There are important synergies for the next generation of ethical leaders based on the alignment of modified or adjusted mental models. This entails a synergistic application of moral imagination through collaborative input and critique, rather than "me too" obedience. In this article, we will analyze the Milgram results using frameworks relating to mental models (Werhane et al., Profitable partnerships for poverty alleviation, 2009), as well as work by Moberg on "ethics blind spots'' (Organizational Studies 27(3): 413-428, 2006), and by (...) Bazerman and Chugh on "bounded awareness" (Harvard Business Review, 2006; Mind & Society 6: 1-18, 2007) Using these constructs to examine the Milgram experiment, we will argue that the ways in which the experiments are framed, the presence of an authority figure, the appeal to the authority of science, and the situation in which the naïve participant finds herself or himself, all create a bounded awareness, a narrow blind spot that encourages a climate for obedience, brackets out the opportunity to ask the moral question: "Am I hurting another fellow human being?" and may preclude the subject from utilizing moral imagination to opt out of the experiment. We will conclude that these forms of almost blind obedience to authority are correctable, but with difficulty. We will argue that linking the modification of mental models to an unbinding of awareness represents an important synergistic relationship and one that can build effectively on the lessons learned from our experience with moral imagination. (shrink)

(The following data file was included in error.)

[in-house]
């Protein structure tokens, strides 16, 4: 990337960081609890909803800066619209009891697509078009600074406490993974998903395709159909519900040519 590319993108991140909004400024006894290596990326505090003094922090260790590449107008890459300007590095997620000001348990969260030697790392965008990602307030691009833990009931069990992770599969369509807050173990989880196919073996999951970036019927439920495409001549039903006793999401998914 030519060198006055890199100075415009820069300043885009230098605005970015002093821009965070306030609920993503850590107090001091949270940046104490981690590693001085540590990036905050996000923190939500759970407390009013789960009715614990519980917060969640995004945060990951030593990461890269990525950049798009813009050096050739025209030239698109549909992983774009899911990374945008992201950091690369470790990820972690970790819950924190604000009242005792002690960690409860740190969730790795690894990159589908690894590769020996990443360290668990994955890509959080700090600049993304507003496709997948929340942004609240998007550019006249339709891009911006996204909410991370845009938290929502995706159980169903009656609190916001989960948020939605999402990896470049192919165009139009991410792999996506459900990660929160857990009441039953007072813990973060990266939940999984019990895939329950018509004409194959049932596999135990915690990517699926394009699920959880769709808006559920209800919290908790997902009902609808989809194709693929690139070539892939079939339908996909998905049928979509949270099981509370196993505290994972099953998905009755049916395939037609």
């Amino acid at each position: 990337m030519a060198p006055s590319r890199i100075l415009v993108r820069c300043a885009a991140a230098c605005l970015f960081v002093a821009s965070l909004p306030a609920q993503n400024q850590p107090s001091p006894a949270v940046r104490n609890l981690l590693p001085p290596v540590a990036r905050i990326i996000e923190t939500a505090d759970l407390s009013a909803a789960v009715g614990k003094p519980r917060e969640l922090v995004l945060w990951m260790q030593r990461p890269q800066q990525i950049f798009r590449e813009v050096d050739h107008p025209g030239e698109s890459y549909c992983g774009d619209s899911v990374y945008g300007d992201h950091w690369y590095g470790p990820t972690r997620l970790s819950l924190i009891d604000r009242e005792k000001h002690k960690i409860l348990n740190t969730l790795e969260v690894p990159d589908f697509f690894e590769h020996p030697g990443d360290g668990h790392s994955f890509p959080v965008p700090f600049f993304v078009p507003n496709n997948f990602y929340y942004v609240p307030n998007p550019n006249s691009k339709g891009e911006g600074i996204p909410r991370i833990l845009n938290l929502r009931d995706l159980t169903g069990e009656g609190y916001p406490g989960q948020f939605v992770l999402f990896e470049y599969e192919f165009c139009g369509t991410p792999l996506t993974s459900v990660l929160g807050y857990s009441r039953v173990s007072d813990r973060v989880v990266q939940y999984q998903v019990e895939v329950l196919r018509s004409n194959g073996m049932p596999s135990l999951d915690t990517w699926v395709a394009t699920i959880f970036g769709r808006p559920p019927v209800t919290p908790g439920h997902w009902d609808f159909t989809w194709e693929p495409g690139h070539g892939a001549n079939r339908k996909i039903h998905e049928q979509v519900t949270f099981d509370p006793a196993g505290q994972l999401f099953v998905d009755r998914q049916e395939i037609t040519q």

Daly, Brendan About a month before my ordination as a priest on 7 May 1977, my diocesan bishop asked me to come and see him at his office. He said after my ordination I was going to be appointed to Mairehau parish as an assistant priest. Two weeks later I was making my pre-ordination retreat and the bishop arrived to see me. He was embarrassed and said 'We have a problem. One parish priest won't take the assistant priest that I (...) want to give him, and another assistant priest won't go where he is appointed, so the end result is that you are now going to Addington parish. Is that okay?' I replied 'Yes.' Both parishes were in Christchurch city, and I did not know either parish priest personally, so it really did not matter at all. However, two weeks later at my ordination ceremony, it came time for the promise of obedience. I knelt down before the bishop who asked me did 'I promise him and his successors obedience and respect.' At the same time as he said this I was conscious of the thought going through my mind, 'what does it all mean anyway?'. (shrink)